To demonstrate the ease of controlling and positioning colorful nanowires, the researchers created a nanoscale-sized tribute to Harvard, designing a pattern resembling the engineering school’s Veritas seal and and spelling out the acronym SEAS. Credit: Harvard Univ.
Engineers may soon be singing, “I’m going
to wash that gray right out of my nanowires,” thanks to a colorful discovery by
a team of researchers from Harvard Univ. and Zena Technologies. In contrast to
the somber gray hue of silicon wafers, Kenneth B. Crozier and colleagues
demonstrated that individual, vertical silicon nanowires can shine in all
colors of the spectrum.
The vibrant display, dependent on the
diameter of the individual wires, is even visible to the naked eye. In addition
to adding a splash of color to the lab, the finding has potential for use in
nanoscale image sensor devices, offering increased efficiency and the ability
to detect color without the use of filters.
“It is surprising,” says Crozier, John L.
Loeb Associate Professor of the Natural Sciences at the Harvard School of
Engineering and Applied Science (SEAS). “A lot of people are making nanowires, and
you really don’t think of the color so much. In this vertical configuration you
can get very strong color effects, and you can tune them over a range of
wavelengths of the visible region. The strong effects can be seen right down to
the level of the individual wire.”
The finding, published in an online
edition of Nano Letters, may
be the first experimental report that silicon nanowires can take on a variety
of colors depending on their diameter and under bright-field illumination.
Previous work has shown that nanowires can take on different colors but only by
looking at scattered, rather than directly reflected, light.
To create the multicolored array of
vertical silicon nanowires, the engineers at Harvard and Zena Technologies used
a combination of electron beam lithography and inductively coupled plasma
reactive ion etching.
A smooth wafer of silicon was plasma
etched until all that remained were the vertically protruding nanowires,
resembling bristles on a toothbrush. While the nanowires were created in arrays
of thousands for convenience, the colors they exhibited were due to the
properties of the individual wires,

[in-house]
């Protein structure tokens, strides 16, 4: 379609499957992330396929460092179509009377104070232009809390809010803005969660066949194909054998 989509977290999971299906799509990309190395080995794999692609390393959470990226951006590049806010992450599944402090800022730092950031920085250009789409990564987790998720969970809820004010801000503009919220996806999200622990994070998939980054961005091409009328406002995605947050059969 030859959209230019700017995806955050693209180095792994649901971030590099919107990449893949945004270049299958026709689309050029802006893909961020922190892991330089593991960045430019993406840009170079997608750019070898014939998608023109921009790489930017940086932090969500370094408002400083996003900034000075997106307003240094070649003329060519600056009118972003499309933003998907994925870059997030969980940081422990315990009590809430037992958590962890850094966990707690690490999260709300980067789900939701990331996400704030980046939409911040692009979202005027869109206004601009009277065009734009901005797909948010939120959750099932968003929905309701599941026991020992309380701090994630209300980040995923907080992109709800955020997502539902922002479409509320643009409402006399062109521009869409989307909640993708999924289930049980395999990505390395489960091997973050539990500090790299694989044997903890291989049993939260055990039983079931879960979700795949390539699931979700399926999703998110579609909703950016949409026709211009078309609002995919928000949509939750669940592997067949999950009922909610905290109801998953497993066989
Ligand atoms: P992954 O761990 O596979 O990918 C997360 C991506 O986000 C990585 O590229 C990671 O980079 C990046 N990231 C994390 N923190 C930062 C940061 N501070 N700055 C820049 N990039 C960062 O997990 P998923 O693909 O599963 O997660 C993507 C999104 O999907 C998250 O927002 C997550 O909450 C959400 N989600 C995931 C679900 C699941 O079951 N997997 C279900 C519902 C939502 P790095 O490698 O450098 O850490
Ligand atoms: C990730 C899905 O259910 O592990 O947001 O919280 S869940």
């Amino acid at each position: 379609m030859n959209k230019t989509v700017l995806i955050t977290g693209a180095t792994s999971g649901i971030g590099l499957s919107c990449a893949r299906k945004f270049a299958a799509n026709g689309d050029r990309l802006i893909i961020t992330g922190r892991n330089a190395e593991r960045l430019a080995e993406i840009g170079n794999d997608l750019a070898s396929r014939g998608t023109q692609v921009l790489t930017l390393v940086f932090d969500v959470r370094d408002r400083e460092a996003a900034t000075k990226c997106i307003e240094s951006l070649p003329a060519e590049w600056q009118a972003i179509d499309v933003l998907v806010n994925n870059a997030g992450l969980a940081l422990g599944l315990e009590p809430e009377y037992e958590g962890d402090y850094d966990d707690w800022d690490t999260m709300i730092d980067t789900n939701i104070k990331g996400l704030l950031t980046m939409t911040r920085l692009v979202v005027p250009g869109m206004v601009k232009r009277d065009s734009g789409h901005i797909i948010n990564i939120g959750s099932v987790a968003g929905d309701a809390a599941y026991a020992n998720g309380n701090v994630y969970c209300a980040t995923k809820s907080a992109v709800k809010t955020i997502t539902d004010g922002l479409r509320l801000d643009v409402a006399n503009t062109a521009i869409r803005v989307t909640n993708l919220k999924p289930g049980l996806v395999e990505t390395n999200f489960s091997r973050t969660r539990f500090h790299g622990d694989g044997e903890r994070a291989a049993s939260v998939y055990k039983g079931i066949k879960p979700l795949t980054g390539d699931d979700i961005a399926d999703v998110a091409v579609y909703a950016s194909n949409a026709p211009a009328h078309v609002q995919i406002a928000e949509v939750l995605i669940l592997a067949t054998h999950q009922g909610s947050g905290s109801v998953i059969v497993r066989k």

not by the way light was scattered or diffracted in the group.
“Each nanowire acts as a waveguide, like a
nano-sized optical fiber—but an optically absorbing one,” explains Crozier. “At
short wavelengths there is not much optical coupling to the nanowire. At long
wavelengths, the coupling is better, but the properties of the waveguide are
such that there is not much absorption. In between, there is a range of
wavelengths where the light is coupled to the nanowire and absorbed. This range
is determined by the nanowire diameter. We made nanowires with diameters of 90,
100, and 130 nm that appeared red, blue and green, respectively.”
To demonstrate the phenomenon and the
relative ease of controlling and positioning the colorful nanowires, the
researchers created a nanoscale-sized tribute to Harvard, designing a pattern
resembling the engineering school’s Veritas seal
and spelling out the acronym
SEAS in a rainbow of
While the Harvard image closely matched
the school’s seal, the desired color eluded the engineers.
“We actually wanted to make the seal red
rather than blue, but it turned out that the diameter was a little bit wrong,”
As even small changes in the radius of a
wire can alter the color, the seal turned out to be blue, more suitable for the
famous seal of a certain other Ivy League institution.
Fortunately, the technology has other
promising applications. The researchers’ eventual aim is to use the wires in
image sensors. Traditional photodetectors in image sensor devices can gauge the
intensity of light but not determine its color without the use of an additional
filter, which throws away much of the light, limiting the device’s sensitivity.
The researchers hope to address this by
fabricating vertical nanowires containing photodetectors above standard
photodetectors formed on a silicon wafer. The nanowire and standard
photodetectors could each detect a different part of the spectrum of the
incident light. By comparing the signals from each, the color could be
determined without losing so much of the light.
“With image sensors, every little bit of
efficiency counts. Moreover, we even imagine using the colored wires to encode
data in a read-only type of information storage,” adds Crozier.
The researchers have filed a provisional
patent for their work.